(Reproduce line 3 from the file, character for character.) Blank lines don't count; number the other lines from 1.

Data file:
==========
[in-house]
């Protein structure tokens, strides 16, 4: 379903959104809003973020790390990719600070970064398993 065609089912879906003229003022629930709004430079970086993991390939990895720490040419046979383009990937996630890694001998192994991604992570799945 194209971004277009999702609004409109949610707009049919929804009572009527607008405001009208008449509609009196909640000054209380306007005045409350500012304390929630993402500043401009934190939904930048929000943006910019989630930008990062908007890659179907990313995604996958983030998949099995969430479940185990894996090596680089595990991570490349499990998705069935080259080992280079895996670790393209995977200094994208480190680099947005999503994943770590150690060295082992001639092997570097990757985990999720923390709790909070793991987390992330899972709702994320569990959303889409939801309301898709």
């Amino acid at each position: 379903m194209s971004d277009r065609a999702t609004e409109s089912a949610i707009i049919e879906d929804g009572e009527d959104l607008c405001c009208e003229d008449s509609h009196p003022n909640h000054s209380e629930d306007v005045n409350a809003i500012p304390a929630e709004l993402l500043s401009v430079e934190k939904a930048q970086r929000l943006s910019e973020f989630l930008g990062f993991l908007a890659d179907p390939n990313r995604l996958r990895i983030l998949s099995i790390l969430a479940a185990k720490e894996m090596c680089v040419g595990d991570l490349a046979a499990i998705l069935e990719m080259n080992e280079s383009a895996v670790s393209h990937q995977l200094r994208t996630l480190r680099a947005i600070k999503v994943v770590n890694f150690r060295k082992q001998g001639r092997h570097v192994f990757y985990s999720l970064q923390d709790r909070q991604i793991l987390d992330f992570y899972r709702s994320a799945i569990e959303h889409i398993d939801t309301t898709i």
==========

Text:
């Amino acid at each position: 379903m194209s971004d277009r065609a999702t609004e409109s089912a949610i707009i049919e879906d929804g009572e009527d959104l607008c405001c009208e003229d008449s509609h009196p003022n909640h000054s209380e629930d306007v005045n409350a809003i500012p304390a929630e709004l993402l500043s401009v430079e934190k939904a930048q970086r929000l943006s910019e973020f989630l930008g990062f993991l908007a890659d179907p390939n990313r995604l996958r990895i983030l998949s099995i790390l969430a479940a185990k720490e894996m090596c680089v040419g595990d991570l490349a046979a499990i998705l069935e990719m080259n080992e280079s383009a895996v670790s393209h990937q995977l200094r994208t996630l480190r680099a947005i600070k999503v994943v770590n890694f150690r060295k082992q001998g001639r092997h570097v192994f990757y985990s999720l970064q923390d709790r909070q991604i793991l987390d992330f992570y899972r709702s994320a799945i569990e959303h889409i398993d939801t309301t898709i």